Adapting a pre-existing property, whether from a novel, a comic book, or a television series, can be difficult for a filmmaker. Die hard fans of the property will have certain expectations for the film, while at the same time the filmmaker must make a movie that will entertain the ordinary movie goer as well as the die hard fan. Perhaps no other filmmaker had a more difficult job than J. J. Abrams in creating his movie version of the classic series Star Trek. To this day the series has a legion of fiercely followers. What is more, Star Trek has made such an indelible mark on Anglo-American pop culture that even people who have not seen an episode of the series can identify its characters and even its catchphrases quite easily. In many respects, J. J. Abrams had a more difficult job in bringing Star Trek to the screen than Peter Jackson had in bringing Lord of the Rings to the screen or Zack Snyder had in bringing Watchmen to the screen. Fortunately, I suspect that if most Star Trek fans and, perhaps more importantly, the average movie goer is like me, then he or she will not be disappointed in J. J. Ambrams' reboot of Star Trek.
Among the biggest hurdles in bringing any television series to the big screen often lies in its castings. It is not enough for an actor to look like the one who originated the part, he or she must also capture the spirit of the character as he or she was originally portrayed. Fortunately, the cast of Star Trek succeeds admirably in keeping to the spirit of the original characters. Indeed, Zachary Quinto's performance as Spock is uncanny. Not only does Quinto look like Leonard Nimoy, but he sounds like him as well. Karl Urban is also remarkable as Dr. McCoy, capturing the essence of the character perfectly. Chris Pine portrays Kirk's humour and even his arrogance perfectly, and without William Shatner's peculiar speech patterns (which I think only Shatner could do well...). Going beyond the original series' regular characters, Bruce Greenwood (from the late, great series Nowhere Man) does very well as Captain Pike (whom Trekkers will remember was the captain of the Enterprise in the first pilot, "The Cage'), as does Eric Bana as the villain Nero.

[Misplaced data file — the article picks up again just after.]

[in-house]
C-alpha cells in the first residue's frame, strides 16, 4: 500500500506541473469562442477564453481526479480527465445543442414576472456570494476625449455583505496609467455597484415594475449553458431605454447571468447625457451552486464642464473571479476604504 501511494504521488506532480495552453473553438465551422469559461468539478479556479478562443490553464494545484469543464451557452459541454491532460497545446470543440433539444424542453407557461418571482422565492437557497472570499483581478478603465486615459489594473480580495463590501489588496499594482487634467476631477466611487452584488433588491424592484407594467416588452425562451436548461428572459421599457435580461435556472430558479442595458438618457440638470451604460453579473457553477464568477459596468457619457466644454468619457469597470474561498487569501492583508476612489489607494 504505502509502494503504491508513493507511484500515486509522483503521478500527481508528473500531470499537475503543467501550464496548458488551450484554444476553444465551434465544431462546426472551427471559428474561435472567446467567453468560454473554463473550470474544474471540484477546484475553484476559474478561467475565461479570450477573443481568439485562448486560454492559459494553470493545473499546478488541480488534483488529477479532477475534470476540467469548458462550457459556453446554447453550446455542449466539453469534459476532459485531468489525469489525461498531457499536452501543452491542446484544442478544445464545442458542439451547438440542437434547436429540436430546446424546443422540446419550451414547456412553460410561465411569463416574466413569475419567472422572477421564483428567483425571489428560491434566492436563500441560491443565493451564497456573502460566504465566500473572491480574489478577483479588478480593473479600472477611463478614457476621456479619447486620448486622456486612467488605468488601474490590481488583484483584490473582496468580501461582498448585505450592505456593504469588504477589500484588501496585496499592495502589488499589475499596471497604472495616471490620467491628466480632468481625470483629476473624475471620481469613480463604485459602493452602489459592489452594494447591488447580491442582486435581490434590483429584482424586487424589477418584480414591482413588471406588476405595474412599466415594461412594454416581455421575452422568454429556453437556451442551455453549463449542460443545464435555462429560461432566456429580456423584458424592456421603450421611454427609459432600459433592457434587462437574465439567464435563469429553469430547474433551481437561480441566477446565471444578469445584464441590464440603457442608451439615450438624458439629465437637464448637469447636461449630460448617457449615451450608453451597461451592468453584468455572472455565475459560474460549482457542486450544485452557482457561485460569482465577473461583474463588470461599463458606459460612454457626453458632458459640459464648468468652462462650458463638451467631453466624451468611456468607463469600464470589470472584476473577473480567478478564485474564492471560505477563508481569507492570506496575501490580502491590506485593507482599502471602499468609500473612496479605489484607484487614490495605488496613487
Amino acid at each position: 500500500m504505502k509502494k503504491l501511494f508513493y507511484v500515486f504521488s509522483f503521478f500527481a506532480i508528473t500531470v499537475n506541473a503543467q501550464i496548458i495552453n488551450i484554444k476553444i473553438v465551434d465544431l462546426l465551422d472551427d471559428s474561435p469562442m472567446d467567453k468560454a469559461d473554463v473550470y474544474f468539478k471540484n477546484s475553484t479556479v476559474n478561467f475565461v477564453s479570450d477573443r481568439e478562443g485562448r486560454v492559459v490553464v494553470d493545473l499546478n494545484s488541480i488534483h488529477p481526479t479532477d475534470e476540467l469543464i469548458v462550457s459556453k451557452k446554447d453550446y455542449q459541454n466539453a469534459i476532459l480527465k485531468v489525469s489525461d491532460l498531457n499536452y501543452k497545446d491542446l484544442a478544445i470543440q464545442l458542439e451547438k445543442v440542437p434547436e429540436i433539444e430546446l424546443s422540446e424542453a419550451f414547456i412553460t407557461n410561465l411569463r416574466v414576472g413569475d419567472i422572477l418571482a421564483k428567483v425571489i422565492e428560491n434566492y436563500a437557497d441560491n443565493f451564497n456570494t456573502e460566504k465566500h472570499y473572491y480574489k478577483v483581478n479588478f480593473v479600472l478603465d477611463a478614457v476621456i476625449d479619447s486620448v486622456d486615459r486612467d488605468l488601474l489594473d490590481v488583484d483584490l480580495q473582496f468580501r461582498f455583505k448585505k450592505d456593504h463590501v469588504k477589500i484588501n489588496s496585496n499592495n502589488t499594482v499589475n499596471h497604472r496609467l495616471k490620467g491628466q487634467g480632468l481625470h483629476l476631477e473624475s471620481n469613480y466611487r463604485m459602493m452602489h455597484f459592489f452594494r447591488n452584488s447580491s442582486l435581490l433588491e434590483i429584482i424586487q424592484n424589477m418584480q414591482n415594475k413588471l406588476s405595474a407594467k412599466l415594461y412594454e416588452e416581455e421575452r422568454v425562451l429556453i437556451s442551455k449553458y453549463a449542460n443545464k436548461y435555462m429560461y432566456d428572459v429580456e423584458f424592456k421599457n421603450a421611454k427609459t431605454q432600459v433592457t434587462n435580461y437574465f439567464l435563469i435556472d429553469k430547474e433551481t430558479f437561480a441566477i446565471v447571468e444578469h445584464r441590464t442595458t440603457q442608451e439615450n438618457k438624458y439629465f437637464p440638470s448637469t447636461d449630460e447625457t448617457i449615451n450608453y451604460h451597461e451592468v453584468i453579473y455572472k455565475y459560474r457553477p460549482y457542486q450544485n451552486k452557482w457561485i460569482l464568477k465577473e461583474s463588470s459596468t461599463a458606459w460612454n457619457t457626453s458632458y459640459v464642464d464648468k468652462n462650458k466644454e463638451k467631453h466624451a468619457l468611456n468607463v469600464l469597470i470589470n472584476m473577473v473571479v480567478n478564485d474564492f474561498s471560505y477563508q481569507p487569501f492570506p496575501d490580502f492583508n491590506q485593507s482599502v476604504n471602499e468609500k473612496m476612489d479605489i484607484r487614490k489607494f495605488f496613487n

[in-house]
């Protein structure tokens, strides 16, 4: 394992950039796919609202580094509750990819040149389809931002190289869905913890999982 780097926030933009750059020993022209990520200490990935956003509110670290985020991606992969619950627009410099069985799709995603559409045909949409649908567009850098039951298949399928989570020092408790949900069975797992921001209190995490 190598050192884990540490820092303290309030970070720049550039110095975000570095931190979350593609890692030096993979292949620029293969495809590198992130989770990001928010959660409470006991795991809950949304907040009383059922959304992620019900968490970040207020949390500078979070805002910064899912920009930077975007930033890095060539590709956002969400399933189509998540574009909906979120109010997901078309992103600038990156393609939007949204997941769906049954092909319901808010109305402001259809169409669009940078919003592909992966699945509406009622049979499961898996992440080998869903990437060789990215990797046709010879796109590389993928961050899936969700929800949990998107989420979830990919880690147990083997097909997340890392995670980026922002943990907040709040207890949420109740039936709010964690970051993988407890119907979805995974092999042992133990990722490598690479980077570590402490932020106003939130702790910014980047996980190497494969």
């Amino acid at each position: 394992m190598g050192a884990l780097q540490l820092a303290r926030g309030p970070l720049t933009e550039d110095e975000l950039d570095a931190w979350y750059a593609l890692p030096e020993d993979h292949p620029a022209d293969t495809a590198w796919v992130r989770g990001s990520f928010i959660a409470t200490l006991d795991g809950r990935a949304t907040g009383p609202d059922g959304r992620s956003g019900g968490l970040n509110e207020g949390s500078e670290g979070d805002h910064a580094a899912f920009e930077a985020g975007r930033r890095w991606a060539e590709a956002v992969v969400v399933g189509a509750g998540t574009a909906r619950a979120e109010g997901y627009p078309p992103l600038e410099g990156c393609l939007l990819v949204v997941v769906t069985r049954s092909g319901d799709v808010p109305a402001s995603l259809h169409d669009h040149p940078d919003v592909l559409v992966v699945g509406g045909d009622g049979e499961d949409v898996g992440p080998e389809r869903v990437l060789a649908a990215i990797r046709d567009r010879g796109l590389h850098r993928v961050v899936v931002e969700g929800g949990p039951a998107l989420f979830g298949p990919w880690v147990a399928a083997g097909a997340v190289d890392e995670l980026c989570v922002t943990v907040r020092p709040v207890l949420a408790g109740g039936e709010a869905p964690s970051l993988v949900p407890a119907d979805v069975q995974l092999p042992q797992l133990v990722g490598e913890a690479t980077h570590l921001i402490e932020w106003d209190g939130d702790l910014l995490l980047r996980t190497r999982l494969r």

While the cast does very well with the material, I am sure the question on many Trekkers' minds is whether the movie itself is loyal to the original conception of the series. I have to answer that it is. The movie does not depart in any significant way from the mythology of the original series except one (I won't reveal that here, but Trekkers will know it when they see it). What is more, there are some wonderful references to the original series and even one reference to Enterprise which I suspect only Trekkers will get. As to whether Star Trek is capable of entertaining those who are not die hard Star Trek fans, I believe it is. The characters are three dimensional and the dialogue is intelligent. The plot moves along at a very good pace. And there is no shortage of action. For those people who are not Trekkers, I can guarantee that you will also be thoroughly entertained.
Overall, in my opinion Star Trek is the best movie in the franchise except for Star Trek: The Wrath of Khan. J. J. Abrams has accomplished what few others could (not even Gene Roddenberry with Star Trek; the Next Generation)--he has captured successfully captured the feel of the original series. Star Trek is a movie that will not only entertain die hard fans, but the average person as well. Now I can only hope that it does well enough to warrant a sequel...